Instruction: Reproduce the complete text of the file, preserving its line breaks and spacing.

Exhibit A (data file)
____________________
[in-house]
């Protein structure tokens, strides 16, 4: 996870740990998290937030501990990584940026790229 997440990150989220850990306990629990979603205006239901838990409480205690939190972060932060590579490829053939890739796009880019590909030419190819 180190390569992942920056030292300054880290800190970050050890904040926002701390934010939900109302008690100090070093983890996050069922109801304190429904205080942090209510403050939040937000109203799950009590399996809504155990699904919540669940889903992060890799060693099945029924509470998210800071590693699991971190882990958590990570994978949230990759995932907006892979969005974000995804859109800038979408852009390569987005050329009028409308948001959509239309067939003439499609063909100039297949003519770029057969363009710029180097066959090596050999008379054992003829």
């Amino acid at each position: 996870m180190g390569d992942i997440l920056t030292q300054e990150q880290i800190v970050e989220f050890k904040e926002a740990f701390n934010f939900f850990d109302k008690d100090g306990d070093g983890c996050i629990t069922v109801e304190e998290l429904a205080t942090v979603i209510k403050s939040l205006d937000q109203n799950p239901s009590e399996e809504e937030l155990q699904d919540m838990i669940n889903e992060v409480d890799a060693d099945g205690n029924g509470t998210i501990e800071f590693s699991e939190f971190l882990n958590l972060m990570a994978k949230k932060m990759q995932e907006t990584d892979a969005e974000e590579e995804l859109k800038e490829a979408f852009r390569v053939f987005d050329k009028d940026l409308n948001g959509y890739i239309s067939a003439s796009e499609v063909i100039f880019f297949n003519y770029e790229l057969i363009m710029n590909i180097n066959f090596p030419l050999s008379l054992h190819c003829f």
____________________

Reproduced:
[in-house]
């Protein structure tokens, strides 16, 4: 996870740990998290937030501990990584940026790229 997440990150989220850990306990629990979603205006239901838990409480205690939190972060932060590579490829053939890739796009880019590909030419190819 180190390569992942920056030292300054880290800190970050050890904040926002701390934010939900109302008690100090070093983890996050069922109801304190429904205080942090209510403050939040937000109203799950009590399996809504155990699904919540669940889903992060890799060693099945029924509470998210800071590693699991971190882990958590990570994978949230990759995932907006892979969005974000995804859109800038979408852009390569987005050329009028409308948001959509239309067939003439499609063909100039297949003519770029057969363009710029180097066959090596050999008379054992003829």
């Amino acid at each position: 996870m180190g390569d992942i997440l920056t030292q300054e990150q880290i800190v970050e989220f050890k904040e926002a740990f701390n934010f939900f850990d109302k008690d100090g306990d070093g983890c996050i629990t069922v109801e304190e998290l429904a205080t942090v979603i209510k403050s939040l205006d937000q109203n799950p239901s009590e399996e809504e937030l155990q699904d919540m838990i669940n889903e992060v409480d890799a060693d099945g205690n029924g509470t998210i501990e800071f590693s699991e939190f971190l882990n958590l972060m990570a994978k949230k932060m990759q995932e907006t990584d892979a969005e974000e590579e995804l859109k800038e490829a979408f852009r390569v053939f987005d050329k009028d940026l409308n948001g959509y890739i239309s067939a003439s796009e499609v063909i100039f880019f297949n003519y770029e790229l057969i363009m710029n590909i180097n066959f090596p030419l050999s008379l054992h190819c003829f």